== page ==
SPUG: Runtime binding, drivers
chris at chriskate.net
Thu Oct 10 18:20:36 CDT 2002
I'll throw my 2 cents in on this, at least in how DBI/DBD stuff works
and my experiences.
At work we run MySQL and Postgresql. No matter how hard you try and make
things common to work with both databases, by using the DBI interface,
there are aways exceptions in the underlying way the two different
At some point do you just give up on the "middleware" DBI code and just
use the direct "Pg" or "MySQL" perl interfaces, especially if you are not
likely to have different databases. As much as people like to say "this
complicated code base can work with Postgresql, Oracle, DB2 or whatever,
all you have to do us use DBI", there are times when the implementation
just doesn't work out and is not the most efficient way to do things. (As
an aside, Postgresql and MySQL are way different types of database.
Don't let anyone tell you any different).
In your Dog/Cat example below, might there be a very special unique type
of Cat which can't speak and which would not work with that interface.
I guess what I'm getting at is at some point, you need to decide when the
"middleware" has gotten more complicated than its worth and you are better
off just learning how to bark and meow ;)
On Thu, 10 Oct 2002, Trevor Leffler wrote:
> Brian Ingerson wrote:
> > On 08/10/02 17:26 -0700, Trevor Leffler wrote:
> >>Hi all,
> >>I've been researching the implementation of "drivers" in Perl, and am looking
> > What type of drivers are you talking about? You can't do kernel loaded
> > drivers in Perl by definition. Perl is linked with the libc, and those system
> > calls can't be made from kernel code, AFAIK.
> > Cheers, Brian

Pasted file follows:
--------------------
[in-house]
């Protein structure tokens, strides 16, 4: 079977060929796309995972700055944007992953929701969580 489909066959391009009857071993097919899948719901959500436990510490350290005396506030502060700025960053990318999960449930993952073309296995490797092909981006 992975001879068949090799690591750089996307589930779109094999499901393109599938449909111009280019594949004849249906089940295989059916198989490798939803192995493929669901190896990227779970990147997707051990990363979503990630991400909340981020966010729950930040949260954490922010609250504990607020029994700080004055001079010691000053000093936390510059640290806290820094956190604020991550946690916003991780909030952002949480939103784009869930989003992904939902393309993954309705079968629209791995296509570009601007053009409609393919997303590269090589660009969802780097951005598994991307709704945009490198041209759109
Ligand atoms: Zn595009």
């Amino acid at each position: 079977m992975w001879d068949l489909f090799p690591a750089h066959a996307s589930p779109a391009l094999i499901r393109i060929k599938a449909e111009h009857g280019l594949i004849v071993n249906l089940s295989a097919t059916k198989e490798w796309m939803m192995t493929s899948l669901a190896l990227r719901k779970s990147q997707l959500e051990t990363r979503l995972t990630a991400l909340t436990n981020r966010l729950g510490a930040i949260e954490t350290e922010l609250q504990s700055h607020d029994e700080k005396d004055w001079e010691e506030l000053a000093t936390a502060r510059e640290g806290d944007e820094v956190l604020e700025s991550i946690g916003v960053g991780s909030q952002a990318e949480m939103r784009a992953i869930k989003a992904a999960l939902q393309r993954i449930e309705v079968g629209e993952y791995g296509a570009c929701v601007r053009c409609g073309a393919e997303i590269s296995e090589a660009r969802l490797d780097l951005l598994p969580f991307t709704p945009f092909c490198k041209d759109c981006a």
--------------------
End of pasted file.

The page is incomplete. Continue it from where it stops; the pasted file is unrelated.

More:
> I am not talking about hardware drivers or other low-level kernel nastiness.
> Sorry if I scared people off with that terminology! Rather, I'm am interested
> in DBI/DBD-style drivers. Or perhaps I should call them "implementations
> conforming to a defined interface." Perhaps some tangible, if silly, code would
> help show my thoughts.
> my $dog = new Animal("Animal::Dog");
> my $cat = new Animal("Animal::Cat");
> $dog->speak("Fork over your bacon!");
> # Output: "Woof! Fork over your bacon! Woof!"
> $cat->speak("Don't rub my fur the wrong way.");
> # Output: "Meow! Don't rub my fur the wrong way. Meow!"
> Think about how DBI works here. We ask for two animals, a dog and a cat, both
> of which conform to the Animal interface (one method, "speak", which takes a
> string). Our $dog is actually an Animal::Dog object (not an Animal object),
> which implements the interface in its own special way--it prepends and appends
> "Woof!" to the passed string. Likewise, our $cat is an Animal::Cat object.
> The implementation might be in pure Perl, or XS, or whatever. The point, and my
> queries, are about the architecture that could make this possible. Do I look to
> DBI as a model (ugh) or are there other models to follow? I keep bringing up
> DBI only because I'm unaware of other Perl modules that do what it does.
> BTW, I've already coded something that works, but I'm really interested in some
> discussion of this topic--your experience with this, pros and cons of model A vs
> model B, if you have no experience with this then what do you think it *should*
> do or behave. How would you design it?
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